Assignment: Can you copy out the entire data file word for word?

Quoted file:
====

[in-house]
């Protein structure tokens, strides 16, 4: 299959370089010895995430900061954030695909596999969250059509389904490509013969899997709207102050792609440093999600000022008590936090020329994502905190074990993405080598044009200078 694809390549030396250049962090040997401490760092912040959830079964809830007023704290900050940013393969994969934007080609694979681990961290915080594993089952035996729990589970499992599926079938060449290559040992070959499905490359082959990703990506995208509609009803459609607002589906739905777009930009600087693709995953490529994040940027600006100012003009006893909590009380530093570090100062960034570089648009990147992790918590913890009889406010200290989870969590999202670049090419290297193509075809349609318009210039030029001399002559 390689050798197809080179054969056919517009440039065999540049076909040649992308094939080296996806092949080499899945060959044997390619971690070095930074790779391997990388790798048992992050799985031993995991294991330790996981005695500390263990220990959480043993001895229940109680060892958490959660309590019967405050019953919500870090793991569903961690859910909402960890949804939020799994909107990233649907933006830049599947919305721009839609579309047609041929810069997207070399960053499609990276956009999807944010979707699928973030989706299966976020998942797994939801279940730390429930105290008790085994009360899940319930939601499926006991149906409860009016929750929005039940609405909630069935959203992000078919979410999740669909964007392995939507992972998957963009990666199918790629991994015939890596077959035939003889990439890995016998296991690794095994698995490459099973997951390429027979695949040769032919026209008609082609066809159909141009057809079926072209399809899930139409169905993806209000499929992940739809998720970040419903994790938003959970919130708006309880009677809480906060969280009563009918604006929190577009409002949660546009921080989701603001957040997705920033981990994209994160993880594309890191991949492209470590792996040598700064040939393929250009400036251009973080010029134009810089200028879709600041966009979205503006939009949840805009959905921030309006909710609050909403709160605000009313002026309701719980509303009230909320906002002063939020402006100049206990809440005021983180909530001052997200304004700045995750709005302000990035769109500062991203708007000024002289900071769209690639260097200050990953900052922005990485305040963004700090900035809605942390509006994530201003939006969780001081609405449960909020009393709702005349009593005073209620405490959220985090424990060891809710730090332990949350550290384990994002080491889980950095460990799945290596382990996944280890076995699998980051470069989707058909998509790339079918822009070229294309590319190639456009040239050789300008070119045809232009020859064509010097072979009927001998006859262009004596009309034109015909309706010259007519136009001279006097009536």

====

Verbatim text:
[in-house]
């Protein structure tokens, strides 16, 4: 299959370089010895995430900061954030695909596999969250059509389904490509013969899997709207102050792609440093999600000022008590936090020329994502905190074990993405080598044009200078 694809390549030396250049962090040997401490760092912040959830079964809830007023704290900050940013393969994969934007080609694979681990961290915080594993089952035996729990589970499992599926079938060449290559040992070959499905490359082959990703990506995208509609009803459609607002589906739905777009930009600087693709995953490529994040940027600006100012003009006893909590009380530093570090100062960034570089648009990147992790918590913890009889406010200290989870969590999202670049090419290297193509075809349609318009210039030029001399002559 390689050798197809080179054969056919517009440039065999540049076909040649992308094939080296996806092949080499899945060959044997390619971690070095930074790779391997990388790798048992992050799985031993995991294991330790996981005695500390263990220990959480043993001895229940109680060892958490959660309590019967405050019953919500870090793991569903961690859910909402960890949804939020799994909107990233649907933006830049599947919305721009839609579309047609041929810069997207070399960053499609990276956009999807944010979707699928973030989706299966976020998942797994939801279940730390429930105290008790085994009360899940319930939601499926006991149906409860009016929750929005039940609405909630069935959203992000078919979410999740669909964007392995939507992972998957963009990666199918790629991994015939890596077959035939003889990439890995016998296991690794095994698995490459099973997951390429027979695949040769032919026209008609082609066809159909141009057809079926072209399809899930139409169905993806209000499929992940739809998720970040419903994790938003959970919130708006309880009677809480906060969280009563009918604006929190577009409002949660546009921080989701603001957040997705920033981990994209994160993880594309890191991949492209470590792996040598700064040939393929250009400036251009973080010029134009810089200028879709600041966009979205503006939009949840805009959905921030309006909710609050909403709160605000009313002026309701719980509303009230909320906002002063939020402006100049206990809440005021983180909530001052997200304004700045995750709005302000990035769109500062991203708007000024002289900071769209690639260097200050990953900052922005990485305040963004700090900035809605942390509006994530201003939006969780001081609405449960909020009393709702005349009593005073209620405490959220985090424990060891809710730090332990949350550290384990994002080491889980950095460990799945290596382990996944280890076995699998980051470069989707058909998509790339079918822009070229294309590319190639456009040239050789300008070119045809232009020859064509010097072979009927001998006859262009004596009309034109015909309706010259007519136009001279006097009536």